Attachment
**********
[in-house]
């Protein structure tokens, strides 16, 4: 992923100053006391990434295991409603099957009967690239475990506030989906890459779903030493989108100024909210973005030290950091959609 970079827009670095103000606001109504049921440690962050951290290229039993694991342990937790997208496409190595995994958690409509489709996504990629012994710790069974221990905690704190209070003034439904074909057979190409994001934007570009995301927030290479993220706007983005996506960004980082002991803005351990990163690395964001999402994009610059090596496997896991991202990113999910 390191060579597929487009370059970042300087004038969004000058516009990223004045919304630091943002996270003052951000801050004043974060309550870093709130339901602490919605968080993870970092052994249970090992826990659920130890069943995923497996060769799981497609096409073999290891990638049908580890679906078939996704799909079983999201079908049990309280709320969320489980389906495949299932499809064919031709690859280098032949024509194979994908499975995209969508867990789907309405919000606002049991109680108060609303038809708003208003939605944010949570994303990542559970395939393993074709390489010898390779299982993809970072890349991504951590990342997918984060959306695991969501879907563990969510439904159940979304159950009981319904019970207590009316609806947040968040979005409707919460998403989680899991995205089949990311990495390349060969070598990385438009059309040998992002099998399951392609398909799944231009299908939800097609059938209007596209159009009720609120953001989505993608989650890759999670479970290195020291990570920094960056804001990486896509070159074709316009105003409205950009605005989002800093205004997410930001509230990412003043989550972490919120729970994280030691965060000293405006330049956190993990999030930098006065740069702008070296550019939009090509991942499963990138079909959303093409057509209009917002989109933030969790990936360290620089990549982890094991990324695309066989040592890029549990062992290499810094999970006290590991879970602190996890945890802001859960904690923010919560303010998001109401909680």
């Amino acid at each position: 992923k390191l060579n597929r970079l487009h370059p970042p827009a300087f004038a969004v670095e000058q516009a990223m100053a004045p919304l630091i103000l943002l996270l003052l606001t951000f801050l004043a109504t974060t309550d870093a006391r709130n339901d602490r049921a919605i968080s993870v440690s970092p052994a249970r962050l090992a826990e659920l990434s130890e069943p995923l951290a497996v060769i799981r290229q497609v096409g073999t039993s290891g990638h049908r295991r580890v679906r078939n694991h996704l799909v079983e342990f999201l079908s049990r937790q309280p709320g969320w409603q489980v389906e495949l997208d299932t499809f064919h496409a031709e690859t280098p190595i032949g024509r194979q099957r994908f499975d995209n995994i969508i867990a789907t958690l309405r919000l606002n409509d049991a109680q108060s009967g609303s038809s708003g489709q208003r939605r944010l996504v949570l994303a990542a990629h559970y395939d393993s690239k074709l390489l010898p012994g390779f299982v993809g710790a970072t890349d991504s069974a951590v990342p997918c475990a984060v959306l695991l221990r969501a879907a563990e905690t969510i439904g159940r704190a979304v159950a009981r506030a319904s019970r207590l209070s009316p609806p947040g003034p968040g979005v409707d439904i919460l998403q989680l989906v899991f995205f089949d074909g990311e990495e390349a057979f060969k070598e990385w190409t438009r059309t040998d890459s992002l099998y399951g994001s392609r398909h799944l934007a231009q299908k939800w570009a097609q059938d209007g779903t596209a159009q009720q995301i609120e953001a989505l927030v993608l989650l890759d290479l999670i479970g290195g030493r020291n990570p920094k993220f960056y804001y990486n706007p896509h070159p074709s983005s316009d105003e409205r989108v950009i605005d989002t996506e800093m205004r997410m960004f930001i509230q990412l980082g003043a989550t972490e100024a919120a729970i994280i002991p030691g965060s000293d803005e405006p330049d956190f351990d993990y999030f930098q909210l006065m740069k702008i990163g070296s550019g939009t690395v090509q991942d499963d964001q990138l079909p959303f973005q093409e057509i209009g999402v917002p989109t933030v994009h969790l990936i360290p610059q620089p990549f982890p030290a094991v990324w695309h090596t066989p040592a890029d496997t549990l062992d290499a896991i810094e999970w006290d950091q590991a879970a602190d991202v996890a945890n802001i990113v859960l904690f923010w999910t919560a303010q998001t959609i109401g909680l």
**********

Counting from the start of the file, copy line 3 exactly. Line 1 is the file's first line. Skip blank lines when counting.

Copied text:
């Amino acid at each position: 992923k390191l060579n597929r970079l487009h370059p970042p827009a300087f004038a969004v670095e000058q516009a990223m100053a004045p919304l630091i103000l943002l996270l003052l606001t951000f801050l004043a109504t974060t309550d870093a006391r709130n339901d602490r049921a919605i968080s993870v440690s970092p052994a249970r962050l090992a826990e659920l990434s130890e069943p995923l951290a497996v060769i799981r290229q497609v096409g073999t039993s290891g990638h049908r295991r580890v679906r078939n694991h996704l799909v079983e342990f999201l079908s049990r937790q309280p709320g969320w409603q489980v389906e495949l997208d299932t499809f064919h496409a031709e690859t280098p190595i032949g024509r194979q099957r994908f499975d995209n995994i969508i867990a789907t958690l309405r919000l606002n409509d049991a109680q108060s009967g609303s038809s708003g489709q208003r939605r944010l996504v949570l994303a990542a990629h559970y395939d393993s690239k074709l390489l010898p012994g390779f299982v993809g710790a970072t890349d991504s069974a951590v990342p997918c475990a984060v959306l695991l221990r969501a879907a563990e905690t969510i439904g159940r704190a979304v159950a009981r506030a319904s019970r207590l209070s009316p609806p947040g003034p968040g979005v409707d439904i919460l998403q989680l989906v899991f995205f089949d074909g990311e990495e390349a057979f060969k070598e990385w190409t438009r059309t040998d890459s992002l099998y399951g994001s392609r398909h799944l934007a231009q299908k939800w570009a097609q059938d209007g779903t596209a159009q009720q995301i609120e953001a989505l927030v993608l989650l890759d290479l999670i479970g290195g030493r020291n990570p920094k993220f960056y804001y990486n706007p896509h070159p074709s983005s316009d105003e409205r989108v950009i605005d989002t996506e800093m205004r997410m960004f930001i509230q990412l980082g003043a989550t972490e100024a919120a729970i994280i002991p030691g965060s000293d803005e405006p330049d956190f351990d993990y999030f930098q909210l006065m740069k702008i990163g070296s550019g939009t690395v090509q991942d499963d964001q990138l079909p959303f973005q093409e057509i209009g999402v917002p989109t933030v994009h969790l990936i360290p610059q620089p990549f982890p030290a094991v990324w695309h090596t066989p040592a890029d496997t549990l062992d290499a896991i810094e999970w006290d950091q590991a879970a602190d991202v996890a945890n802001i990113v859960l904690f923010w999910t919560a303010q998001t959609i109401g909680l």